Portland Stone has been used to construct some of the world’s most iconic buildings, including St Paul’s Cathedral and Buckingham Palace in London, and the United Nations Headquarters in New York City.

Quarried from the Isle of Portland, Dorset, this beautiful, pale rock is also the one most closely associated with the Commonwealth War Graves Commission as it is used to create many of the headstones for the 1.1 million graves that they care for around the world.

Around 6,000 headstones a year are replaced, using an incredible 408 tonnes of stone

The Commission spends an incredible amount of time and effort inspecting those graves to ensure that they are kept with the dignity and honour that they deserve.

Over time, weather erodes the headstones, making some illegible, and one of the constant duties of the Commission is to repair or replace them so that their inscriptions are not lost.

Portland Stone is a finite resource, and one that the Commission values greatly, so they take great care to recycle and give it a new purpose wherever they can. When headstones are replaced as they are beyond reasonable repair, the old ones are often recut and reused for repairs to structures and paving.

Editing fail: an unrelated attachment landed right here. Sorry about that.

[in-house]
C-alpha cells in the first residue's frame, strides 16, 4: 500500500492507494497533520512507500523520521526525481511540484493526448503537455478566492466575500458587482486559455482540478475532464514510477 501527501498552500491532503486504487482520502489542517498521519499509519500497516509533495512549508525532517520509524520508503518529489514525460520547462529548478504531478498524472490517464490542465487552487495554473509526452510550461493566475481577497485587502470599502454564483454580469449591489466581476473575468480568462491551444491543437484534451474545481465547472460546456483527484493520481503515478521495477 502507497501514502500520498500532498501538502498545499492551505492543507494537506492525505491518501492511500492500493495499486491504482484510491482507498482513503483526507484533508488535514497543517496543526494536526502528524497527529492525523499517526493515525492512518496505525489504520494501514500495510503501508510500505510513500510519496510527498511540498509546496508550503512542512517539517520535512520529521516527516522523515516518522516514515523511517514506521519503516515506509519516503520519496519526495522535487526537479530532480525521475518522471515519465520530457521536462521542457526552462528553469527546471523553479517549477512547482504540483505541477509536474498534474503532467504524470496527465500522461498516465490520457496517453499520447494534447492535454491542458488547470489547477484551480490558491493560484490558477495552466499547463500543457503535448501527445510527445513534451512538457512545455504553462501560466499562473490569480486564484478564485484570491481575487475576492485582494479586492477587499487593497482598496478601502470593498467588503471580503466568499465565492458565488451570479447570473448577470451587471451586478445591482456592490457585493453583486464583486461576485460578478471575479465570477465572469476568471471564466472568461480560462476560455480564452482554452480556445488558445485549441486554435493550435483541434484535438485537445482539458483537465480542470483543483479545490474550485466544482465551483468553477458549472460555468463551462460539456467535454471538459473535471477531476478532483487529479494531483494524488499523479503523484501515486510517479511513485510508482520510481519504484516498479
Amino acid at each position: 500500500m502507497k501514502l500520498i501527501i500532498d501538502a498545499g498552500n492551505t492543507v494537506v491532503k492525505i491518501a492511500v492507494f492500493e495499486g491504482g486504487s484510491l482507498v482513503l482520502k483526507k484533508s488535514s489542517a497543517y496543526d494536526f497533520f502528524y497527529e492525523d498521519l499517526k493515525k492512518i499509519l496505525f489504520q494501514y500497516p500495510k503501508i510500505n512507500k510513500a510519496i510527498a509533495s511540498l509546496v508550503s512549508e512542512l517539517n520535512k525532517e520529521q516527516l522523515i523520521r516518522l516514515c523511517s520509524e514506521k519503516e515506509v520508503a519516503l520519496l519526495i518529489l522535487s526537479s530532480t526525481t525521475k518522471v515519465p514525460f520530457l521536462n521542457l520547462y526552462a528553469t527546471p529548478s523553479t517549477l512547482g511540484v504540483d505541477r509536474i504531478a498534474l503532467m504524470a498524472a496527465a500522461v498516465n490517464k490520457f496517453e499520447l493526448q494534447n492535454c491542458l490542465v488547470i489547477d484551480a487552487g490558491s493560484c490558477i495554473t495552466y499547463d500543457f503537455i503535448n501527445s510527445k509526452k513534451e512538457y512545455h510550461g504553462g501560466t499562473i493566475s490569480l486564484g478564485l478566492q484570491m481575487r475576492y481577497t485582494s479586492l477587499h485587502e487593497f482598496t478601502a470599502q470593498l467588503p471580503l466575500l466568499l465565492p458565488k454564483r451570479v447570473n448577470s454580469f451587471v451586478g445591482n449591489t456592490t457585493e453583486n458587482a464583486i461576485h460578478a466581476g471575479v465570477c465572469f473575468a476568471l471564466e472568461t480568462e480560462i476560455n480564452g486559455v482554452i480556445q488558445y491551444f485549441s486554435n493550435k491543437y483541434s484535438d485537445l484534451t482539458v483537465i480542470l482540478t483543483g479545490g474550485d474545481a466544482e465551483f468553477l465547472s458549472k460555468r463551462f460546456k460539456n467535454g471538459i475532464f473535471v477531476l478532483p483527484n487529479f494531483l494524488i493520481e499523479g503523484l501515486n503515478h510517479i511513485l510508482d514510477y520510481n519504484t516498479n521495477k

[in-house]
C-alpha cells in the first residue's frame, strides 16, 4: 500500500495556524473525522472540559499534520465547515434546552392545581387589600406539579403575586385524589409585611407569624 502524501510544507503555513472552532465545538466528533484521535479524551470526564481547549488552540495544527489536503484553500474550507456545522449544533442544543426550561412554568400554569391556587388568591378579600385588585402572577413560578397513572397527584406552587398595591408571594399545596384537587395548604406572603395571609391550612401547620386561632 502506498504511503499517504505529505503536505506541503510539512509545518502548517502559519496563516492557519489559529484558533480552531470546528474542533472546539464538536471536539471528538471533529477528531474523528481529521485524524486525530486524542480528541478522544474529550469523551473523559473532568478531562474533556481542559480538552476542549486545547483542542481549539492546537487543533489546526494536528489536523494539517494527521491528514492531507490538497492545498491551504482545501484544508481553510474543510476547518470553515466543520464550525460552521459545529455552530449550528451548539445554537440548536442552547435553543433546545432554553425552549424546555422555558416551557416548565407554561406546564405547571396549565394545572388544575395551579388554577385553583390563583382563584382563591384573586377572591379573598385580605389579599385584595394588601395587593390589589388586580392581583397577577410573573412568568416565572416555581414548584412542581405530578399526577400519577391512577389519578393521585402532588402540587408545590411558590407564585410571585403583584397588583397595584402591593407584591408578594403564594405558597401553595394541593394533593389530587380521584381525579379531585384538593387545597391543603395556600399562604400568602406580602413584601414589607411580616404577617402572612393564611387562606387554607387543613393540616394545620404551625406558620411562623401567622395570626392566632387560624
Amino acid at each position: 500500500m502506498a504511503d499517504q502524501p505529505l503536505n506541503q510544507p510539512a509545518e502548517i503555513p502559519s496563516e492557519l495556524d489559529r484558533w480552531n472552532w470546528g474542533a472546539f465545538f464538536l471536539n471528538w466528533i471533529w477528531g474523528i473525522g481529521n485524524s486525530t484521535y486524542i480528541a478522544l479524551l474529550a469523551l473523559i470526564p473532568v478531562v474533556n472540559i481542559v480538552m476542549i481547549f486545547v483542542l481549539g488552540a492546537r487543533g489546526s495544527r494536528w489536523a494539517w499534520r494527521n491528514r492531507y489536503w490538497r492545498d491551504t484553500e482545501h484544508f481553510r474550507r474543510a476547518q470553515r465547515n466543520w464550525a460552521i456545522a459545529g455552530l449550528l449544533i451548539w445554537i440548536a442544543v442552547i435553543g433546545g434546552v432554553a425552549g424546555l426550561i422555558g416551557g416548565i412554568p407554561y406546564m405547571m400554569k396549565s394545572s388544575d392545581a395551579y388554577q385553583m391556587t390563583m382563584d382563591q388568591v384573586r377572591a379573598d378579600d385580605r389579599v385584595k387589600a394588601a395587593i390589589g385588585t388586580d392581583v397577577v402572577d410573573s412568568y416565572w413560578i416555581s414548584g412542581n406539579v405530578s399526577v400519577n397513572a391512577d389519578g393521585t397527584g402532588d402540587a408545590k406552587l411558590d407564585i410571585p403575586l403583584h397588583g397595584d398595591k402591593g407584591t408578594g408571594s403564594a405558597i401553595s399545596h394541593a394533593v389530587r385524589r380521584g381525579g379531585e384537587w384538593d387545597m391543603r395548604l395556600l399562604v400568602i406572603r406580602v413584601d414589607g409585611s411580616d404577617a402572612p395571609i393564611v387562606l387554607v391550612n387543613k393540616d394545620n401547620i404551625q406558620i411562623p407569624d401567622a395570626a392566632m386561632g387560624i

Around 12,000 headstones are re-engraved by hand where they sit by the CWGC stonemasons every year

Designing this garden, my goal was to capture the heart of the CWGC and the work that they do, but I also wanted to capture the craft with which they do it. Using as much authentic, recycled material as I could from the Commission meant that I could bring that heart right into the centre of the garden.

The Commission’s ethos of recycling these beautiful headstones means that we are able to use them to form the steps and platform at the centre of the Centenary Garden, carrying with them the history of their service, and echoing the way that the Commission itself uses these stones in their sites across the continents.